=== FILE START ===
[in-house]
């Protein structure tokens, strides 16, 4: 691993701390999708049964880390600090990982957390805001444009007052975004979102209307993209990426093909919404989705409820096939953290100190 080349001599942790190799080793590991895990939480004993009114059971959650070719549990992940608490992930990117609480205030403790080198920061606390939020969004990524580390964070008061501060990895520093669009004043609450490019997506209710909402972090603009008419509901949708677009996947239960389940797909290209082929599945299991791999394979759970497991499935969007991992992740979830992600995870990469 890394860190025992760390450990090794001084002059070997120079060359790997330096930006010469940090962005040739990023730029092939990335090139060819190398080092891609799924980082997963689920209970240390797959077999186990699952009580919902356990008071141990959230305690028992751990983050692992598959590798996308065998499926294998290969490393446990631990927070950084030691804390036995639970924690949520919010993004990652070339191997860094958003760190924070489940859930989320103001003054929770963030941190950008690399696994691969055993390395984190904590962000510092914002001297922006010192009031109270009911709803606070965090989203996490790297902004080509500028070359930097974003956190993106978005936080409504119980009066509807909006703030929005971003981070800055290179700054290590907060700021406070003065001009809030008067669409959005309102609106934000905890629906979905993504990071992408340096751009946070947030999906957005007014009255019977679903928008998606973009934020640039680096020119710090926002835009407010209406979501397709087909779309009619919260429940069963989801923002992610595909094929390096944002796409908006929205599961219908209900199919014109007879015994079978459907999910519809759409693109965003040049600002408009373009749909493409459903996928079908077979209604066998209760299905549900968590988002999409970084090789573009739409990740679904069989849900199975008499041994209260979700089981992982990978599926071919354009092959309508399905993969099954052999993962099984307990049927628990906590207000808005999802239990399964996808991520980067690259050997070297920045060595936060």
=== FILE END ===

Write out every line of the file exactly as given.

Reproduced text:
[in-house]
């Protein structure tokens, strides 16, 4: 691993701390999708049964880390600090990982957390805001444009007052975004979102209307993209990426093909919404989705409820096939953290100190 080349001599942790190799080793590991895990939480004993009114059971959650070719549990992940608490992930990117609480205030403790080198920061606390939020969004990524580390964070008061501060990895520093669009004043609450490019997506209710909402972090603009008419509901949708677009996947239960389940797909290209082929599945299991791999394979759970497991499935969007991992992740979830992600995870990469 890394860190025992760390450990090794001084002059070997120079060359790997330096930006010469940090962005040739990023730029092939990335090139060819190398080092891609799924980082997963689920209970240390797959077999186990699952009580919902356990008071141990959230305690028992751990983050692992598959590798996308065998499926294998290969490393446990631990927070950084030691804390036995639970924690949520919010993004990652070339191997860094958003760190924070489940859930989320103001003054929770963030941190950008690399696994691969055993390395984190904590962000510092914002001297922006010192009031109270009911709803606070965090989203996490790297902004080509500028070359930097974003956190993106978005936080409504119980009066509807909006703030929005971003981070800055290179700054290590907060700021406070003065001009809030008067669409959005309102609106934000905890629906979905993504990071992408340096751009946070947030999906957005007014009255019977679903928008998606973009934020640039680096020119710090926002835009407010209406979501397709087909779309009619919260429940069963989801923002992610595909094929390096944002796409908006929205599961219908209900199919014109007879015994079978459907999910519809759409693109965003040049600002408009373009749909493409459903996928079908077979209604066998209760299905549900968590988002999409970084090789573009739409990740679904069989849900199975008499041994209260979700089981992982990978599926071919354009092959309508399905993969099954052999993962099984307990049927628990906590207000808005999802239990399964996808991520980067690259050997070297920045060595936060």